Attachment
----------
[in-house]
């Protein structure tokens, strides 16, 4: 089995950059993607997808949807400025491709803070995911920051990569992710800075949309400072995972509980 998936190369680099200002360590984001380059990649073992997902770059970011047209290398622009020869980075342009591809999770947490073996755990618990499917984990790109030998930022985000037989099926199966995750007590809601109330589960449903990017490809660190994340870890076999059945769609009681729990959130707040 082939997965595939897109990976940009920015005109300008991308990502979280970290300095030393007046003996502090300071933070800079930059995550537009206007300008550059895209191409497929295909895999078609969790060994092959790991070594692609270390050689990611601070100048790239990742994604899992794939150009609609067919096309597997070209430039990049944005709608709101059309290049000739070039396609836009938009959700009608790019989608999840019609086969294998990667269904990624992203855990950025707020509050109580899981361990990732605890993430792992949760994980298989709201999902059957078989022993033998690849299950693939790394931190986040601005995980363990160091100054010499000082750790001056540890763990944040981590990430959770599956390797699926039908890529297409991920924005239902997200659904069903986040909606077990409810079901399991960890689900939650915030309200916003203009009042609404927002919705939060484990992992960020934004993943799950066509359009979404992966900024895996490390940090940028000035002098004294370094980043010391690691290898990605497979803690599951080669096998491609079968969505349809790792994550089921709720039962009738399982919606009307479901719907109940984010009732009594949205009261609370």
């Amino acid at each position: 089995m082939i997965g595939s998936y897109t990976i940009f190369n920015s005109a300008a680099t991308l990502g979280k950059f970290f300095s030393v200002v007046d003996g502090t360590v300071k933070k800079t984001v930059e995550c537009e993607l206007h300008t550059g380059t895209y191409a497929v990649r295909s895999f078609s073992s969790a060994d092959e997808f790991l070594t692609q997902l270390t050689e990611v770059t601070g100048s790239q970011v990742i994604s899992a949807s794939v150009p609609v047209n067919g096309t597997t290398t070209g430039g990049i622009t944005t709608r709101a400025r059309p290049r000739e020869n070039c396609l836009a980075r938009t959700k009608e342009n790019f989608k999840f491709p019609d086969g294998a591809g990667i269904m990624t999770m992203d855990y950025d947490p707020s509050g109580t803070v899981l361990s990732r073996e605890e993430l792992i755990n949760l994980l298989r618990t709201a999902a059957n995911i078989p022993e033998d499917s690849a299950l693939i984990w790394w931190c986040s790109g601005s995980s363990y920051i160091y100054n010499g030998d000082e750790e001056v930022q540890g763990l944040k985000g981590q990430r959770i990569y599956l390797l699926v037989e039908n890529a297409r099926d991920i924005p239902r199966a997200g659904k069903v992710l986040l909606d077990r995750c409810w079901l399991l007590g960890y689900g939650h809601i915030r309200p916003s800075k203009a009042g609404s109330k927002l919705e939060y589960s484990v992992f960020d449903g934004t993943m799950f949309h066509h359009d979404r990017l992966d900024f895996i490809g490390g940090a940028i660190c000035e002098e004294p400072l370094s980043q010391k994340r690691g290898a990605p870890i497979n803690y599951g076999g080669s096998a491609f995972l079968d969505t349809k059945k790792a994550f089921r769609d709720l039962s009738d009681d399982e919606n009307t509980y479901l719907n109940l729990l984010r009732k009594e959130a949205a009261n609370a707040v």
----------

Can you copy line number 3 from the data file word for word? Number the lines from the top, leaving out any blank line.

């Amino acid at each position: 089995m082939i997965g595939s998936y897109t990976i940009f190369n920015s005109a300008a680099t991308l990502g979280k950059f970290f300095s030393v200002v007046d003996g502090t360590v300071k933070k800079t984001v930059e995550c537009e993607l206007h300008t550059g380059t895209y191409a497929v990649r295909s895999f078609s073992s969790a060994d092959e997808f790991l070594t692609q997902l270390t050689e990611v770059t601070g100048s790239q970011v990742i994604s899992a949807s794939v150009p609609v047209n067919g096309t597997t290398t070209g430039g990049i622009t944005t709608r709101a400025r059309p290049r000739e020869n070039c396609l836009a980075r938009t959700k009608e342009n790019f989608k999840f491709p019609d086969g294998a591809g990667i269904m990624t999770m992203d855990y950025d947490p707020s509050g109580t803070v899981l361990s990732r073996e605890e993430l792992i755990n949760l994980l298989r618990t709201a999902a059957n995911i078989p022993e033998d499917s690849a299950l693939i984990w790394w931190c986040s790109g601005s995980s363990y920051i160091y100054n010499g030998d000082e750790e001056v930022q540890g763990l944040k985000g981590q990430r959770i990569y599956l390797l699926v037989e039908n890529a297409r099926d991920i924005p239902r199966a997200g659904k069903v992710l986040l909606d077990r995750c409810w079901l399991l007590g960890y689900g939650h809601i915030r309200p916003s800075k203009a009042g609404s109330k927002l919705e939060y589960s484990v992992f960020d449903g934004t993943m799950f949309h066509h359009d979404r990017l992966d900024f895996i490809g490390g940090a940028i660190c000035e002098e004294p400072l370094s980043q010391k994340r690691g290898a990605p870890i497979n803690y599951g076999g080669s096998a491609f995972l079968d969505t349809k059945k790792a994550f089921r769609d709720l039962s009738d009681d399982e919606n009307t509980y479901l719907n109940l729990l984010r009732k009594e959130a949205a009261n609370a707040v």